On August 29th, 2012, President Obama conducted an “AMA” on social website, Reddit. The upcoming presidential elections have created questions and concerns from Americans, and President Obama had the ability to address them via this network. One particular issue raised in Obama’s AMA was internet freedom…
“We will fight hard to make sure that the internet [sic] remains the open forum for everybody — from those who are expressing an idea to those to want to start a business…”
Reddit is an example of the network Engelbart wanted to create. While interacting with computers, man is contributing to a network greater than Reddit, by sharing information. Engelbart predicted that we would need refined tools to solve issues. Reddit is a tool where we can look for answers.
Today, mankind has the ability to access and exchange information nearly anywhere in the world. With portable personal computers, search engines, and the inter-computer networks Engelbart strived to create, the sharing of ideas and information is available to global populations. Today, we have mainstream online tools such as Twitter to receive personalized information and have the ability to communicate with millions of individuals at our own convenience. We can Tweet, in search for information, and communicate with other users who share the information we’re looking for. This global sharing of information is an example of the foundation that both Engelbart and Bush laid down when they expressed the belief that they could augment human intelligence.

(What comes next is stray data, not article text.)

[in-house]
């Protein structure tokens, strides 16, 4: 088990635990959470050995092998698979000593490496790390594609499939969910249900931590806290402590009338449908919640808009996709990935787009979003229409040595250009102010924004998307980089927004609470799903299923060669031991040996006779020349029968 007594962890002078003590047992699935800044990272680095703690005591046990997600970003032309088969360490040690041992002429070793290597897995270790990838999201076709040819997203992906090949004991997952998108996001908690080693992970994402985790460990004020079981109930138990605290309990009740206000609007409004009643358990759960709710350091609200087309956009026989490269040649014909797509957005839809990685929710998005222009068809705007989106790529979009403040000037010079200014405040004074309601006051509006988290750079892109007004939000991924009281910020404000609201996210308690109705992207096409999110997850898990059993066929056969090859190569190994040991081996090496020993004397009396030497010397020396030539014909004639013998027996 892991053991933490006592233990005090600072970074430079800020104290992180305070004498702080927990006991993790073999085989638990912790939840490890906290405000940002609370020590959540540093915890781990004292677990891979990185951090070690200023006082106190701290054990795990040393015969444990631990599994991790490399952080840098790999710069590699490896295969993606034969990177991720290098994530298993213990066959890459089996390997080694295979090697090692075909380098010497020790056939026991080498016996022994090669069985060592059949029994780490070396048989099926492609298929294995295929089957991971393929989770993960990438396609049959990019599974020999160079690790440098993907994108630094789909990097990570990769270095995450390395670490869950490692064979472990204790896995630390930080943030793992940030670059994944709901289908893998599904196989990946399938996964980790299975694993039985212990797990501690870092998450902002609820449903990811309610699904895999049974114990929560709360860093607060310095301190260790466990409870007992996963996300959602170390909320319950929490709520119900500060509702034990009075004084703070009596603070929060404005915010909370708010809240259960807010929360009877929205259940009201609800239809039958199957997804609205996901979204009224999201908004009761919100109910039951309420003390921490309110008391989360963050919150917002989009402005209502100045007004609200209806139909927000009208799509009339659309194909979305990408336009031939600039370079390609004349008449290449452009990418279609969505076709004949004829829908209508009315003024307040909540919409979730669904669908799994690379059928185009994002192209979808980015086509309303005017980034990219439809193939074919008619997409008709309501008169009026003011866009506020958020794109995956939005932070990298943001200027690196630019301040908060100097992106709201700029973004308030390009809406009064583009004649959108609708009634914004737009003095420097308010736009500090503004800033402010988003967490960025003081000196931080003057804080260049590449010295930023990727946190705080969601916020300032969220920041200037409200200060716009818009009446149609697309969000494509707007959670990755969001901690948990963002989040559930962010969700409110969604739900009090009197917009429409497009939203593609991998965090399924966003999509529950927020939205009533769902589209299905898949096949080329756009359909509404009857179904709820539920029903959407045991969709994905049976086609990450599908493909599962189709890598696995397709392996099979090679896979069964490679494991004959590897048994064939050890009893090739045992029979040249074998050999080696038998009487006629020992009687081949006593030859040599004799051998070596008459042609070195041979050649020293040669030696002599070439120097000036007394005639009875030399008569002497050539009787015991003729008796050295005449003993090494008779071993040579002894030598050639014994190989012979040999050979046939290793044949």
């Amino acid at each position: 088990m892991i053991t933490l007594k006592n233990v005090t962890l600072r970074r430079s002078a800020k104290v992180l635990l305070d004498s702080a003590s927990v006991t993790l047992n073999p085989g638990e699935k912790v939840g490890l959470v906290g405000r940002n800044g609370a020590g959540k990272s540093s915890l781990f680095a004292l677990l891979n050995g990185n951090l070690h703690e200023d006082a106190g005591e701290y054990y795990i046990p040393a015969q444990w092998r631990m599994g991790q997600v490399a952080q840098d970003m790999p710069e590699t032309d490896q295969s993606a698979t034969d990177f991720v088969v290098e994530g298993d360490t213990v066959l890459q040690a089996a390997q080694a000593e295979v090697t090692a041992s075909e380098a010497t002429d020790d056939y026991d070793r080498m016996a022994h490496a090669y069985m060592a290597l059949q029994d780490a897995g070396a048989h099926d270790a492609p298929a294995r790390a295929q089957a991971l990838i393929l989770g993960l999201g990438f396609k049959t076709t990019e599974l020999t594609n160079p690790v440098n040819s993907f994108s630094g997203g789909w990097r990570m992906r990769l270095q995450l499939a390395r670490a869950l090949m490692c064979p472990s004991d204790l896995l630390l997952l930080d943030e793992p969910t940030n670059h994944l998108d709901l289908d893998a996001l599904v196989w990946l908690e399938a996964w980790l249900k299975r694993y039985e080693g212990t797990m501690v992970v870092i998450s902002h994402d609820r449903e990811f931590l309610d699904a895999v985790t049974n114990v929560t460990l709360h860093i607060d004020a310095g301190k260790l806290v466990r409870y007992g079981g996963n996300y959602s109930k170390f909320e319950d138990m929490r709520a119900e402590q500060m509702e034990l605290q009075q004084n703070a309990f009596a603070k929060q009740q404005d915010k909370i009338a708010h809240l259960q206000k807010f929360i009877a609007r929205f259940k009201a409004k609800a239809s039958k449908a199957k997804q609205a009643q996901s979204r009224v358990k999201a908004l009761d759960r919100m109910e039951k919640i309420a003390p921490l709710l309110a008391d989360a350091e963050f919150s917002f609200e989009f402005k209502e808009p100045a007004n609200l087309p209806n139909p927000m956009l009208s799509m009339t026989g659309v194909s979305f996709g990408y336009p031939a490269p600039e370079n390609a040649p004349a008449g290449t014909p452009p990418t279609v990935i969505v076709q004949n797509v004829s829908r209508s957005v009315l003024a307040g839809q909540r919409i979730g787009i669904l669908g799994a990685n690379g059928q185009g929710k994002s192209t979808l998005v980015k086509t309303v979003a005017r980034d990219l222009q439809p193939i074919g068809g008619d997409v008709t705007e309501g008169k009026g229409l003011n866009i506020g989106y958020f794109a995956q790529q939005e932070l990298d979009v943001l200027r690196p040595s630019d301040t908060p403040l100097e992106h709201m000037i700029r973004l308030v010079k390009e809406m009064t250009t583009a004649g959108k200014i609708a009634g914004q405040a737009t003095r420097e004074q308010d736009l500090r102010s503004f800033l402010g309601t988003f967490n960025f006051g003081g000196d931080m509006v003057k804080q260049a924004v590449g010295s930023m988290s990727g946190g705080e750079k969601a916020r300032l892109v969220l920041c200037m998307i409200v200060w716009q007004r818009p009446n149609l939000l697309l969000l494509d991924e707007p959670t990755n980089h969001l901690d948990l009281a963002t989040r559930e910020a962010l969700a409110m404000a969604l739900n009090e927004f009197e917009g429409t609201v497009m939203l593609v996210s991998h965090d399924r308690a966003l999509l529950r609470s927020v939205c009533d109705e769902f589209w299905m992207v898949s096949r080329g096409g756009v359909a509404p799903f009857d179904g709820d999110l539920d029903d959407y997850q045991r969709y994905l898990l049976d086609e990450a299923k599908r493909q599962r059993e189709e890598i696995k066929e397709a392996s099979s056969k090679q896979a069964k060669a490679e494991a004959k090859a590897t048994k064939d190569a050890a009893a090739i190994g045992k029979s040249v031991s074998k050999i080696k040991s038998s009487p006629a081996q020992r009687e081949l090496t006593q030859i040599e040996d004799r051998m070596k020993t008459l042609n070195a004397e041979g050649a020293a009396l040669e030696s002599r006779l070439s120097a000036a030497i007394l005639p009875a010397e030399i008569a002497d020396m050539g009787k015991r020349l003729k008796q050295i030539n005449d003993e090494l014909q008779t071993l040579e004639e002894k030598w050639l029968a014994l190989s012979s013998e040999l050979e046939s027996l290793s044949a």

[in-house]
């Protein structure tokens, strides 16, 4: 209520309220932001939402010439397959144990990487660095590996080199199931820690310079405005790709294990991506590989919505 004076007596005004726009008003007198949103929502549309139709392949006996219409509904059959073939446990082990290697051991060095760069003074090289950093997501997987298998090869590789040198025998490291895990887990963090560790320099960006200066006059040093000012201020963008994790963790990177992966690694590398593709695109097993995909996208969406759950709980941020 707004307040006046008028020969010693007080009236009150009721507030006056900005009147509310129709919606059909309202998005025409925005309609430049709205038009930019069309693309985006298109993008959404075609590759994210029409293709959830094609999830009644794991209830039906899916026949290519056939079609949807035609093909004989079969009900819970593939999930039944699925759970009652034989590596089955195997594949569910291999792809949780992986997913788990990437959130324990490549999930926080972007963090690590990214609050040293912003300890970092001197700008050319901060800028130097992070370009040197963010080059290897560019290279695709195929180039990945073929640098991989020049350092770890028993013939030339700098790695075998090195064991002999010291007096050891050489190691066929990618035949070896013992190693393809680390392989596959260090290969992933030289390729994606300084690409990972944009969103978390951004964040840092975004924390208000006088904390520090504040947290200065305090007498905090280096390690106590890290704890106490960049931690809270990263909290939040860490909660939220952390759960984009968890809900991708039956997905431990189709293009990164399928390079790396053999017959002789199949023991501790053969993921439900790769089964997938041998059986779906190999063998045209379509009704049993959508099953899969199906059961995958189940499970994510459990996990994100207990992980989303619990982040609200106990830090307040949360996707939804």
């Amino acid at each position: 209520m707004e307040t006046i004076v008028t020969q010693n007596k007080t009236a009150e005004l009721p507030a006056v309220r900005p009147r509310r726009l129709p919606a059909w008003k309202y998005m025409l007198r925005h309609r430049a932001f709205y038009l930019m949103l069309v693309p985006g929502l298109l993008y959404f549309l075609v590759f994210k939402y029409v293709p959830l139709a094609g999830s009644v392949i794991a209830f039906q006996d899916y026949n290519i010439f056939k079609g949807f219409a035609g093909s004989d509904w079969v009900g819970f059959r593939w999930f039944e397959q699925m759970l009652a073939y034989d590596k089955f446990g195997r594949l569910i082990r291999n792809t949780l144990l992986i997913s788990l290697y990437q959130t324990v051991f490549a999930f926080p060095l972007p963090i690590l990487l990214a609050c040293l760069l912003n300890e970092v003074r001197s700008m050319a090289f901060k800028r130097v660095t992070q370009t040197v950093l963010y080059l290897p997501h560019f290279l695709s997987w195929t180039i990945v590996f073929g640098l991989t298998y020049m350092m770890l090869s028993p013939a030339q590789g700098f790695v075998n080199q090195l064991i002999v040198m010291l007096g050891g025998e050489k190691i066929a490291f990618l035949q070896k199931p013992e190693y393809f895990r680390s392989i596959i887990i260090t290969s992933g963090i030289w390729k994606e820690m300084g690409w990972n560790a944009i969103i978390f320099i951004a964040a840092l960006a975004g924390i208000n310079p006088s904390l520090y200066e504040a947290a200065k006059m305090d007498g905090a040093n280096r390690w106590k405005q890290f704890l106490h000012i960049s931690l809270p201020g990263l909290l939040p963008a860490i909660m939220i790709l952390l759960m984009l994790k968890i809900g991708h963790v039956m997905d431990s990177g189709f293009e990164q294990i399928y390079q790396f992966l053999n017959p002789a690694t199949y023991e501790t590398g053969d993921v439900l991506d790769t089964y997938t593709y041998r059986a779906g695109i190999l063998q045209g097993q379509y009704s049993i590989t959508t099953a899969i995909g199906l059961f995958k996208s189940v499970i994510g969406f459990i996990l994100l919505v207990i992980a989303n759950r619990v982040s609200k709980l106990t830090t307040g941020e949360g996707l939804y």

Howard Rheingold sums up Doug Engelbart’s life work in Tools For Thought chapter nine, The Loneliness of a Long-Distance Thinker, with, “All he seems to hunger for is all he ever hungered for — a world that is prepared for the kind of help he wants to give.” After reading the chapter not only will you realize that this statement is so close to the truth that it hurts, but also that Engelbart spent his life working on a project that would have lasting affects in the field of computer science for decades to come.
Engelbart spent most of his adult life being told that his passion for a computer system that interacted with humans was a tall order and could not be done. Scientists and researchers thought this was a crazy idea, computers just simply did not do this kind of work. They (opposition to Engelbart’s work) thought they knew the limitations of computers unfortunately for the rest of us they were extremely wrong. Maybe, if they had taken a step back and looked at this as a “shit you know you don’t know” issue, help would have come instead of criticism.